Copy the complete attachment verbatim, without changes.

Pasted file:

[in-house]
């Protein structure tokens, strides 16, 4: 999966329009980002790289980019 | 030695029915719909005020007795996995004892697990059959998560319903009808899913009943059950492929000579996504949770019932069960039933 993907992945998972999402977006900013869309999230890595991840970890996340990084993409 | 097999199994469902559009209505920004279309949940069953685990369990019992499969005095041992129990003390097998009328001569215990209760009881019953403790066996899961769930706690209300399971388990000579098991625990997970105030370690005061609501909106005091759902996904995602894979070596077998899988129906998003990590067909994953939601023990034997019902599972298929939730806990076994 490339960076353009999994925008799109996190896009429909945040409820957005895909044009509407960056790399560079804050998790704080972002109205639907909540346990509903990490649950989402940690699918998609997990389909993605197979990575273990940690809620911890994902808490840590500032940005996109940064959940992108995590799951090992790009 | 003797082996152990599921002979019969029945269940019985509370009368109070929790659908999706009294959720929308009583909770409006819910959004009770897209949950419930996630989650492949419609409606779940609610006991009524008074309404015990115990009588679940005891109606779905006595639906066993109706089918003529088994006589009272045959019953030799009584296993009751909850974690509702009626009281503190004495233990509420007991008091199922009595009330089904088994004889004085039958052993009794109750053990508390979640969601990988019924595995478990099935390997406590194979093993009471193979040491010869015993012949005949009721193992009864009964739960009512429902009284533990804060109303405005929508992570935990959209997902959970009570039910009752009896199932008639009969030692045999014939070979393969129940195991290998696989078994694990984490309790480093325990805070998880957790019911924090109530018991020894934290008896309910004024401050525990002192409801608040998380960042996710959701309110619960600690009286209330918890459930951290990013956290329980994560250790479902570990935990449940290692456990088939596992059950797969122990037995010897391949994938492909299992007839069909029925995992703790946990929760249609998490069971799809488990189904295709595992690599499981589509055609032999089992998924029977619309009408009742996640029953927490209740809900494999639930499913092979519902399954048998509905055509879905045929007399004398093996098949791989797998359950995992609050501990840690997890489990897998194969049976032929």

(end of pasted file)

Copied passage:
[in-house]
């Protein structure tokens, strides 16, 4: 999966329009980002790289980019 | 030695029915719909005020007795996995004892697990059959998560319903009808899913009943059950492929000579996504949770019932069960039933 993907992945998972999402977006900013869309999230890595991840970890996340990084993409 | 097999199994469902559009209505920004279309949940069953685990369990019992499969005095041992129990003390097998009328001569215990209760009881019953403790066996899961769930706690209300399971388990000579098991625990997970105030370690005061609501909106005091759902996904995602894979070596077998899988129906998003990590067909994953939601023990034997019902599972298929939730806990076994 490339960076353009999994925008799109996190896009429909945040409820957005895909044009509407960056790399560079804050998790704080972002109205639907909540346990509903990490649950989402940690699918998609997990389909993605197979990575273990940690809620911890994902808490840590500032940005996109940064959940992108995590799951090992790009 | 003797082996152990599921002979019969029945269940019985509370009368109070929790659908999706009294959720929308009583909770409006819910959004009770897209949950419930996630989650492949419609409606779940609610006991009524008074309404015990115990009588679940005891109606779905006595639906066993109706089918003529088994006589009272045959019953030799009584296993009751909850974690509702009626009281503190004495233990509420007991008091199922009595009330089904088994004889004085039958052993009794109750053990508390979640969601990988019924595995478990099935390997406590194979093993009471193979040491010869015993012949005949009721193992009864009964739960009512429902009284533990804060109303405005929508992570935990959209997902959970009570039910009752009896199932008639009969030692045999014939070979393969129940195991290998696989078994694990984490309790480093325990805070998880957790019911924090109530018991020894934290008896309910004024401050525990002192409801608040998380960042996710959701309110619960600690009286209330918890459930951290990013956290329980994560250790479902570990935990449940290692456990088939596992059950797969122990037995010897391949994938492909299992007839069909029925995992703790946990929760249609998490069971799809488990189904295709595992690599499981589509055609032999089992998924029977619309009408009742996640029953927490209740809900494999639930499913092979519902399954048998509905055509879905045929007399004398093996098949791989797998359950995992609050501990840690997890489990897998194969049976032929």